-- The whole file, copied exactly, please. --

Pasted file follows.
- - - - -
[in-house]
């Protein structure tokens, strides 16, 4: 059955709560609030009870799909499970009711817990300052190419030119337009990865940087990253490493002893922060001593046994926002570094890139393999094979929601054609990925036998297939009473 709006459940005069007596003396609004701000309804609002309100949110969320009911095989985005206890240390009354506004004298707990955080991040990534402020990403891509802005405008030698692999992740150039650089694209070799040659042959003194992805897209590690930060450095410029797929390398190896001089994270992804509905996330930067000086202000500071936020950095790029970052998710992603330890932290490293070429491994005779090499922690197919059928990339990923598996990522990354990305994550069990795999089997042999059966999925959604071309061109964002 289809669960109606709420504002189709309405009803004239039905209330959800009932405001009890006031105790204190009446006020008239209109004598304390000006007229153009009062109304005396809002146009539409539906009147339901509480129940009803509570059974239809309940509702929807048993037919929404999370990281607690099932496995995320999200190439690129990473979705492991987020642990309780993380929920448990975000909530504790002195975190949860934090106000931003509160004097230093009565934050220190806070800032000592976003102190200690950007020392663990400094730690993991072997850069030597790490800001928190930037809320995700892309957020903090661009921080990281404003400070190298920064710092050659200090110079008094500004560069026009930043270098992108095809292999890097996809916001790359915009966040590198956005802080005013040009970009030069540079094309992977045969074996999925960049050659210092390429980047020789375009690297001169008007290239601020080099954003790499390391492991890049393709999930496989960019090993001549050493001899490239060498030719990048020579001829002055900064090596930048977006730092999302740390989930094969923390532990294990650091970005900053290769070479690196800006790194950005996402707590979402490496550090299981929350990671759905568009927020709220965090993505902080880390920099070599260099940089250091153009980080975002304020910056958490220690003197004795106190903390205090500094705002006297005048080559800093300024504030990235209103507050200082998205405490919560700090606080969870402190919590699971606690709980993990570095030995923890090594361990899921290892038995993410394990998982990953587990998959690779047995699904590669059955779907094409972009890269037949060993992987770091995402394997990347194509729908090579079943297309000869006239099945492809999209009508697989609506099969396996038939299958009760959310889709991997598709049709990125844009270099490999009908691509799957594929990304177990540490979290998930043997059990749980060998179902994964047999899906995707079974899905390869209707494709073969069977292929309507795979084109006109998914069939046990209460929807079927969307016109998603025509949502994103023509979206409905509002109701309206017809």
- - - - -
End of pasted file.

[in-house]
């Protein structure tokens, strides 16, 4: 059955709560609030009870799909499970009711817990300052190419030119337009990865940087990253490493002893922060001593046994926002570094890139393999094979929601054609990925036998297939009473 709006459940005069007596003396609004701000309804609002309100949110969320009911095989985005206890240390009354506004004298707990955080991040990534402020990403891509802005405008030698692999992740150039650089694209070799040659042959003194992805897209590690930060450095410029797929390398190896001089994270992804509905996330930067000086202000500071936020950095790029970052998710992603330890932290490293070429491994005779090499922690197919059928990339990923598996990522990354990305994550069990795999089997042999059966999925959604071309061109964002 289809669960109606709420504002189709309405009803004239039905209330959800009932405001009890006031105790204190009446006020008239209109004598304390000006007229153009009062109304005396809002146009539409539906009147339901509480129940009803509570059974239809309940509702929807048993037919929404999370990281607690099932496995995320999200190439690129990473979705492991987020642990309780993380929920448990975000909530504790002195975190949860934090106000931003509160004097230093009565934050220190806070800032000592976003102190200690950007020392663990400094730690993991072997850069030597790490800001928190930037809320995700892309957020903090661009921080990281404003400070190298920064710092050659200090110079008094500004560069026009930043270098992108095809292999890097996809916001790359915009966040590198956005802080005013040009970009030069540079094309992977045969074996999925960049050659210092390429980047020789375009690297001169008007290239601020080099954003790499390391492991890049393709999930496989960019090993001549050493001899490239060498030719990048020579001829002055900064090596930048977006730092999302740390989930094969923390532990294990650091970005900053290769070479690196800006790194950005996402707590979402490496550090299981929350990671759905568009927020709220965090993505902080880390920099070599260099940089250091153009980080975002304020910056958490220690003197004795106190903390205090500094705002006297005048080559800093300024504030990235209103507050200082998205405490919560700090606080969870402190919590699971606690709980993990570095030995923890090594361990899921290892038995993410394990998982990953587990998959690779047995699904590669059955779907094409972009890269037949060993992987770091995402394997990347194509729908090579079943297309000869006239099945492809999209009508697989609506099969396996038939299958009760959310889709991997598709049709990125844009270099490999009908691509799957594929990304177990540490979290998930043997059990749980060998179902994964047999899906995707079974899905390869209707494709073969069977292929309507795979084109006109998914069939046990209460929807079927969307016109998603025509949502994103023509979206409905509002109701309206017809």